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Rob Port: It’s OK if you don’t vote, and if you do vote it’s OK to leave parts of your ballot blank

"I Voted" stickers. Dave Wallis / The Forum

For weeks now we’ve all been inundated with messages telling us it’s our civic duty to get out and vote.

To a point, I agree, though I’d add a caveat.

It’s your duty to understand the candidates and issues on the ballot first. Having accomplished that, it is then your duty to vote.

If you haven’t taken that first step, though, it is not your duty to vote. In fact, it’s your duty to do the opposite and refrain from canceling out other, well considered votes with your random ballot.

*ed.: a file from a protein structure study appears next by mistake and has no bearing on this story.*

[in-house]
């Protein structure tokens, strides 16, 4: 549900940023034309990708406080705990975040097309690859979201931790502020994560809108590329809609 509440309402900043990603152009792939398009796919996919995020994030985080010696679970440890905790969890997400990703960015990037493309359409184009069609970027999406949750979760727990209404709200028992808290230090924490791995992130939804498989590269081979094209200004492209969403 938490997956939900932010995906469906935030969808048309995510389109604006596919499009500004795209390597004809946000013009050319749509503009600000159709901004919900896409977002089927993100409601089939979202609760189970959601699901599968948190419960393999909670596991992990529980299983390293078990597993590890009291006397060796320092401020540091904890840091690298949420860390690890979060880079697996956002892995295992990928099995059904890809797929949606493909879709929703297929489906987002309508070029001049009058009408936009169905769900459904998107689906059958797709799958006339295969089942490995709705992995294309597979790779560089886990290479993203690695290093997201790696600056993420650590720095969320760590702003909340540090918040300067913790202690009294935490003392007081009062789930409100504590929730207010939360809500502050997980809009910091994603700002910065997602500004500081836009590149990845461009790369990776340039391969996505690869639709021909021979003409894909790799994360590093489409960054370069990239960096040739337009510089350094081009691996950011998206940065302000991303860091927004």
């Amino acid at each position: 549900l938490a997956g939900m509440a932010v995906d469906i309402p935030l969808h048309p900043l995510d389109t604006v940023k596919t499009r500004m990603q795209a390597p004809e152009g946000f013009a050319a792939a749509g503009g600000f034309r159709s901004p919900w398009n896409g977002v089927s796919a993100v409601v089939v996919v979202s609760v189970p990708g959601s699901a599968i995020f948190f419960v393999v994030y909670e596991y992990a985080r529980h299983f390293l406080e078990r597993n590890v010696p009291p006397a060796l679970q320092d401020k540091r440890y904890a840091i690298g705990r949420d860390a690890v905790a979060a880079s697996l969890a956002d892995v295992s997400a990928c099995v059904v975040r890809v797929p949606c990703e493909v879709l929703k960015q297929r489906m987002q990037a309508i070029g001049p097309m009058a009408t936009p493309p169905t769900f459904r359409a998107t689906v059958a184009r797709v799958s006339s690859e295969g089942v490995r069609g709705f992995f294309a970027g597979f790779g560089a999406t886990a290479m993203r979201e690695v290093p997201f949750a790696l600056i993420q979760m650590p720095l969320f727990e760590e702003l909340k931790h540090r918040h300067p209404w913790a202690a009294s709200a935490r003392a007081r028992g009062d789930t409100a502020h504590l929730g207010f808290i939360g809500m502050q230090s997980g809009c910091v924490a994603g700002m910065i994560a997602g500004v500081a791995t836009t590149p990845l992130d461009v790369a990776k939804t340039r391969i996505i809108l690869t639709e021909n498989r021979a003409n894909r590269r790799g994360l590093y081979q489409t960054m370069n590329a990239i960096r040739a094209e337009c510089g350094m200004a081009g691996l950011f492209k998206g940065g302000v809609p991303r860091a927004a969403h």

I’ve made this point during past election cycles, and as a result been accused of attempting to suppress voters, but note that my argument here doesn’t rest on the content of your vote. I don’t care if you’re a gun-toting, Trump-loving Republican or a Bernie Sanders supporter driving around in a Prius, if you haven’t been paying attention to the issues and candidates on the ballot you shouldn’t be voting.

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